“They’re taking steps toward science and away from just trying to find invidious comparisons, which has plagued other studies on the geography of giving,” said Paul G. Schervish, professor emeritus at Boston College and retired director of its Center on Wealth and Philanthropy.
Professor Schervish, who was not involved in the study, reviewed the research at the request of The New York Times. “It’s the most scientific paper on it, even though I have some questions,” he said.
Top among those was where the charitable dollars were going. A Republican county like Madison County, Idaho, for example, is one of the most charitable in the nation, but the data does not show whether those dollars are going to local causes or to organizations out of the county or the state.
Here are five major points in the study, and the authors’ theories to explain them.
Republican-leaning counties are more charitable
The more Republican a county is, the more its residents report charitable contributions, the study found.
The researchers said this finding fell within the broad political tendencies of traditional Republicans who favor less government intervention and more donations from the private sector to make up for the lack of government assistance.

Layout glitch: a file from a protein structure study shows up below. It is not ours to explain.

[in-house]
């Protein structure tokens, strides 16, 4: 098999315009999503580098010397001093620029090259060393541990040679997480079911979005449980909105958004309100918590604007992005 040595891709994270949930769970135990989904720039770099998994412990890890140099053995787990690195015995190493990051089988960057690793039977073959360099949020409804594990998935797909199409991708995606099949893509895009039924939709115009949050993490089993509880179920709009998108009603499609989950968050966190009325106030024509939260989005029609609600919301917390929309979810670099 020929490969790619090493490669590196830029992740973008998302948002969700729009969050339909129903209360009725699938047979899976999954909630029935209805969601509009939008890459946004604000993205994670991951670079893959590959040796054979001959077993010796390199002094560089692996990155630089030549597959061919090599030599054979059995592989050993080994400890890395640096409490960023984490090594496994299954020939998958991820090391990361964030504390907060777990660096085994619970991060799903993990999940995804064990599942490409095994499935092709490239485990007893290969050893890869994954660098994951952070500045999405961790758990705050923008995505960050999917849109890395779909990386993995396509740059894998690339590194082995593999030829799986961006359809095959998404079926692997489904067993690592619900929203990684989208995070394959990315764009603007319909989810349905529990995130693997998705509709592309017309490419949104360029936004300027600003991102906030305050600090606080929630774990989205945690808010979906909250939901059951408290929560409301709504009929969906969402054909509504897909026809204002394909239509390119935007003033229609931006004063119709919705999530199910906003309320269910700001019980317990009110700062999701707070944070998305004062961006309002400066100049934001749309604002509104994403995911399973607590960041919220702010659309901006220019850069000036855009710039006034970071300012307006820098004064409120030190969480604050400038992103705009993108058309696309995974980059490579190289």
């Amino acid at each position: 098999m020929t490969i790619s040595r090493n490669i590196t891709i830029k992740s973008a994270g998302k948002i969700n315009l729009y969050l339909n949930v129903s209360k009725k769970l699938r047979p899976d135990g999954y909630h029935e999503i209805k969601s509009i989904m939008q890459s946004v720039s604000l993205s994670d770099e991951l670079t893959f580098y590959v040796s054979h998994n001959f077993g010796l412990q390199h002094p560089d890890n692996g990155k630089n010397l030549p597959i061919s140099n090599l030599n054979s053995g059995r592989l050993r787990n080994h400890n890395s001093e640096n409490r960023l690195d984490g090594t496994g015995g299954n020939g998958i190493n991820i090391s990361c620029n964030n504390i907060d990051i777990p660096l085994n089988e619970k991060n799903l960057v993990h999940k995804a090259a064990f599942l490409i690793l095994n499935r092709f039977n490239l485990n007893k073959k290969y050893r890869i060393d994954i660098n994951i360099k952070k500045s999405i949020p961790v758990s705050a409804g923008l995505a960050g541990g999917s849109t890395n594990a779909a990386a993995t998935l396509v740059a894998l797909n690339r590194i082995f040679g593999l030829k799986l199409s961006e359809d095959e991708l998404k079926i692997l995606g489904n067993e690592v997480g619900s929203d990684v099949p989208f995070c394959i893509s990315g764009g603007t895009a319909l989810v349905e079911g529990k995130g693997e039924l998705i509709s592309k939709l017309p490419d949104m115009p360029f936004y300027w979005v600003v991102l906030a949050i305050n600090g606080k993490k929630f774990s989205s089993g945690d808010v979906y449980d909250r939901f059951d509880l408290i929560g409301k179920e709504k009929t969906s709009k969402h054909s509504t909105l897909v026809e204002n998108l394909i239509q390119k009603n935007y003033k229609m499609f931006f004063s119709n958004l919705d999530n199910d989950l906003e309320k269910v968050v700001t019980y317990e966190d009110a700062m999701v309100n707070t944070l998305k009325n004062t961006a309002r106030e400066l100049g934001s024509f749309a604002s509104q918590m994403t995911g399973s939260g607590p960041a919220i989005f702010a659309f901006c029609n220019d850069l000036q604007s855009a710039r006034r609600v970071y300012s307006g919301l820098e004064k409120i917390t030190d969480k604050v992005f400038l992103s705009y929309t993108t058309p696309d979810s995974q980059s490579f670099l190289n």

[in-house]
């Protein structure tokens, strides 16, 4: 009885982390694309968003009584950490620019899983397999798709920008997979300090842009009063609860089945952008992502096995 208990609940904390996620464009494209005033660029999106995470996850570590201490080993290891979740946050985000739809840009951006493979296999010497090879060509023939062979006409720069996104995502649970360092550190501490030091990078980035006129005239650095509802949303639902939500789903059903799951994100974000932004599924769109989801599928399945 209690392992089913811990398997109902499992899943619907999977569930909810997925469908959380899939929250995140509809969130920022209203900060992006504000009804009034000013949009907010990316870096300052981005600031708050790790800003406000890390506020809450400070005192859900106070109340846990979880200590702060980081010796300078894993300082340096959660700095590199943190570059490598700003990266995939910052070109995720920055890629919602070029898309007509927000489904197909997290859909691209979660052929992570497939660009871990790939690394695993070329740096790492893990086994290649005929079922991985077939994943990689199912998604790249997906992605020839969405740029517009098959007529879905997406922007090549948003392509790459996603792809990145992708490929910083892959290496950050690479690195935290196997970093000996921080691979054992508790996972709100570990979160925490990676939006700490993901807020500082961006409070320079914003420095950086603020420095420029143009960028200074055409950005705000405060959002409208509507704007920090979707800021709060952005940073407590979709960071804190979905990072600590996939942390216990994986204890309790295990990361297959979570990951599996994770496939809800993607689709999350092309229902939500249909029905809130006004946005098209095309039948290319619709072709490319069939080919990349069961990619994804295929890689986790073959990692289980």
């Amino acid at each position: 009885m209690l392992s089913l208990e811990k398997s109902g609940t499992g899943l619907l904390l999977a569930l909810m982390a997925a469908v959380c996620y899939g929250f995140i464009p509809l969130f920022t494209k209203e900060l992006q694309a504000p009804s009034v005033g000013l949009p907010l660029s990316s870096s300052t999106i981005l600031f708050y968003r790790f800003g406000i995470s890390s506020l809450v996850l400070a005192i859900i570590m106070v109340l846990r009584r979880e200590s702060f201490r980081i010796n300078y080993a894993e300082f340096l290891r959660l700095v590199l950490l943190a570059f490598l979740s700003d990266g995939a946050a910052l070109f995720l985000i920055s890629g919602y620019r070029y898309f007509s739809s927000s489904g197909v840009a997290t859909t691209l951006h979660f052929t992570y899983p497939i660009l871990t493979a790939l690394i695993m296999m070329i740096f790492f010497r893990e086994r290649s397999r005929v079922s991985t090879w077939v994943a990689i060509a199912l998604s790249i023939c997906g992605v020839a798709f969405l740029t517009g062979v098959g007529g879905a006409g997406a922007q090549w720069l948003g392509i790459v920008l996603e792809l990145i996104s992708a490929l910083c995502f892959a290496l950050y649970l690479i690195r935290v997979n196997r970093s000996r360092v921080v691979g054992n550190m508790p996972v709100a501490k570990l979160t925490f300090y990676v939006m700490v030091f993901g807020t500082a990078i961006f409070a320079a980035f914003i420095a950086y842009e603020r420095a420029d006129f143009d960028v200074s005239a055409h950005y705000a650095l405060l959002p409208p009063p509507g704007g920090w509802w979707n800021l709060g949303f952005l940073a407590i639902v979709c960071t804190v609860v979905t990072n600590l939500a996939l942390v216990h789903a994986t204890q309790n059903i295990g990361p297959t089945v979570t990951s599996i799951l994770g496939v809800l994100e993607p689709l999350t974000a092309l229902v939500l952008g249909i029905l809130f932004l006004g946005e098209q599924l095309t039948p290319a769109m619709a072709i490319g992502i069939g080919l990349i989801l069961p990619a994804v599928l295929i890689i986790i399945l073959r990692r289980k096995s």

“Their preference is to provide for the collective good through private institutions,” said another author of the study, Rebecca Nesbit, associate professor of public administration and policy at the University of Georgia. “But we don’t know what type of institutions they’re giving to.”
Dr. Nesbit said they also did not know whether donors were being purely generous or whether they would also benefit from their donation. This relationship is called consumption philanthropy, in which people give to a religious organization or a school from which they will derive a benefit in the form of, say, a better religious education program or a new gymnasium.